Bloomberg Wealth: Carmichael Roberts of Breakthrough Energy Ventures
We are laser focused on having huge impact and removing a lot of carbon. Only a second day. Climate tech, hazardous area to be at the idea of trying to build successful league technologies and products that help humanity. That's my life's calling. When Carmichael Roberts goes to work each day, his job is to save the world where at least the planet the entrepreneur turned venture capitalist runs investments for breakthrough energy ventures. Bill Gates climate tech investment firm focused on accelerating the energy transition. We look at technologies that could produce half a giga to remove half a ton of carbon a year.
If you can come up with technologies of different types and EADS take a bite out of what's going on in the fossil fuel, it make a big difference. And like many of Robert's investments, his own beginnings can be traced back to the lab. My first works and his I was working in the chemistry lab, didn't know anything about chemistry, but I knew how to wash dishes and my being in there. The graduate students taught me chemistry and I just stayed at Duke for almost nine years and got a field day. Since its founding in 2017, Breakthrough has made investments in more than 100 new companies, and Roberts is confident that delivering solutions for the climate is consistent with delivering returns for his investors. When I would describe to people that this is what I wanted to do, often they would think it was philanthropy and I'd have to explain to them, No, I am an entrepreneurial capitalist unabashedly. There's a tremendous amount of
opportunity to build businesses that are worth a lot, and Breakthrough isn't the only firm chasing both impact and upside. V.C. funds flowing into climate tech surpassed a record 70 billion dollars in 2022, according to Holon IQ. All the young folks want to be in it. So tremendous business opportunities. So, Carmichael, tell me what is breakthrough energy? So it's a breakthrough energy broadly is an organization that everything about it is addressing climate change. And so what is most known for is the venture fund. But it also has a policy group, has a
communications group, ISE things do with project financing. And of course, the venture fund is where all the portfolio companies. OK. So it was started by Bill Gates, is that right? That's correct. And he put up a lot of money at the beginning, as I recall.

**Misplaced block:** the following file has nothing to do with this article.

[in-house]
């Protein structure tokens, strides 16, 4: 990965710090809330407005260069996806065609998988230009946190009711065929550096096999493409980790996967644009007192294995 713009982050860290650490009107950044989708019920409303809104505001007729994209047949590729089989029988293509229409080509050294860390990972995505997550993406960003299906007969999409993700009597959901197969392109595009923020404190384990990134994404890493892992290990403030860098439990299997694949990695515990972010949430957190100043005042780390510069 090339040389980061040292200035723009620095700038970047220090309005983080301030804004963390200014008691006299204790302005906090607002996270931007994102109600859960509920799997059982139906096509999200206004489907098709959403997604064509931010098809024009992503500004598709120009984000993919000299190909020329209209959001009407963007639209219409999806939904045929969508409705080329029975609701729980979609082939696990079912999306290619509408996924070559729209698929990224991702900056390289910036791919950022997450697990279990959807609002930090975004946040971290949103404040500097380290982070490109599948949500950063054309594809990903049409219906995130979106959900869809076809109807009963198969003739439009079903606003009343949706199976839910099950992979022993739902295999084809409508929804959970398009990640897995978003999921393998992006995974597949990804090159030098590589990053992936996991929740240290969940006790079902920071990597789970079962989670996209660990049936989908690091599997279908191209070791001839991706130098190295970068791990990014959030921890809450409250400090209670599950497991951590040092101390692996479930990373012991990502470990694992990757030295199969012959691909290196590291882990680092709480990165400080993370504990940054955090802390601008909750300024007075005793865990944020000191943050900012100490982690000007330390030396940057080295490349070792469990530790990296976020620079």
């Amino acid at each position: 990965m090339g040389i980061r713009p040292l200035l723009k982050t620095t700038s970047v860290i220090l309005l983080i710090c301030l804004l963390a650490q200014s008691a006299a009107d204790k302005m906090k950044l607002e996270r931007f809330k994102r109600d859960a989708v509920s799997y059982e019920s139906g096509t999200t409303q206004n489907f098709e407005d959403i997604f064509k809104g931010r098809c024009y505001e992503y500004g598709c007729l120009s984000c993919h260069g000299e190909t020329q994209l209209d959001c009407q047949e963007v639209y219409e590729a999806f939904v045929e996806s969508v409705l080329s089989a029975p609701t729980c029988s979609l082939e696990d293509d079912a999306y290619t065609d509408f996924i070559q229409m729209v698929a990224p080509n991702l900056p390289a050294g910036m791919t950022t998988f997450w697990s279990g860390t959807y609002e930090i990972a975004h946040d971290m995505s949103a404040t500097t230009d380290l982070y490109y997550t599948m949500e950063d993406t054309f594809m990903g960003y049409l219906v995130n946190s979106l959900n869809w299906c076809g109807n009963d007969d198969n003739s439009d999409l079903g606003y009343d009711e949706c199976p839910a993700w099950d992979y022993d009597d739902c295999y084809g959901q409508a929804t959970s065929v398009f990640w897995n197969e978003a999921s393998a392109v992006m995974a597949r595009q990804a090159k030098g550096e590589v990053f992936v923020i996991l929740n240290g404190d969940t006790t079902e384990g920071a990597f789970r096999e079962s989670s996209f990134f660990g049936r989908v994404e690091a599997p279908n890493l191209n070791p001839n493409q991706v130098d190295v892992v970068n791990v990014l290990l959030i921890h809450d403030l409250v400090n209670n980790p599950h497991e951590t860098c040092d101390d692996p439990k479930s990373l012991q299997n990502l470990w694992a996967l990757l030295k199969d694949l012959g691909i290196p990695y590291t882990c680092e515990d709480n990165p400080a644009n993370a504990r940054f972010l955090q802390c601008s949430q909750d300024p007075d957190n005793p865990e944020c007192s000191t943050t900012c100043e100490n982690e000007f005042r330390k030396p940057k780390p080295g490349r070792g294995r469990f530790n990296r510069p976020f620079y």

And I invested in the fund as well. I should disclose and I going to make a lot of money on this. I think you will. I think you will. But at the time that it was put together, I thought that Bill Gates said, I'm interested in long term investing. The return is good, but I'm really interested in changing the world. With respect to climate change, as much slime and making a high rate of return. Is that fair?
That's fair. And it's not. Thank goodness it's not mutually exclusive. In fact, just the opposite is actually required. You need to do both. Now, Bill said at the beginning, I am going to recruit. And he did recruit a lot of the wealthier people in United States and around the world to invest in this.
Who are some of the wealthy people that are publicly identified already as being investors? Jeff Bezos is an investor. Richard Branson. Mukesh Ambani. Vino Khosla. John Dorr.
Ray Dalio, Michael Bloomberg. We're sitting in Boston. We're not far from Abigail Johnson's office of Fidelity. I'm almost nervous and I'm not. This is just a bunch of other names like who who are in but John Arnold. It's just a tremendous group of people.
So these are a lot of famous people. Do they call you up and see how their investment is doing all the time or they don't bother you? They don't bother. It actually was interesting. They care more about the impact and the difference that it's making than how the investments are going financially and how many investments have you made. So to date, there are now a little over one hundred and ten companies in the portfolio where just five years ago there were none. So let's talk about for a moment how you got this position. Tell us where you were born.
Born in the US, born in New York and actually in Queens, in Queens County. And you went to college where? I went to college at Duke University. And the interesting part of my story is I went to I went to college and Duke had a work study program. My work study job, my first works cities. I was working in the chemistry lab. I was 18 years old. And I was didn't know anything about
chemistry, but I knew how to wash dishes. And so you have petri dishes around bottom flask, urban Meyer flasks, spatulas, things that kind of look like what would be in sinks. So my original job was is actually was washing dishes in the chemistry department and my being in there. The graduate students taught me chemistry and I just stayed at Duke for almost nine years and got to be a dad.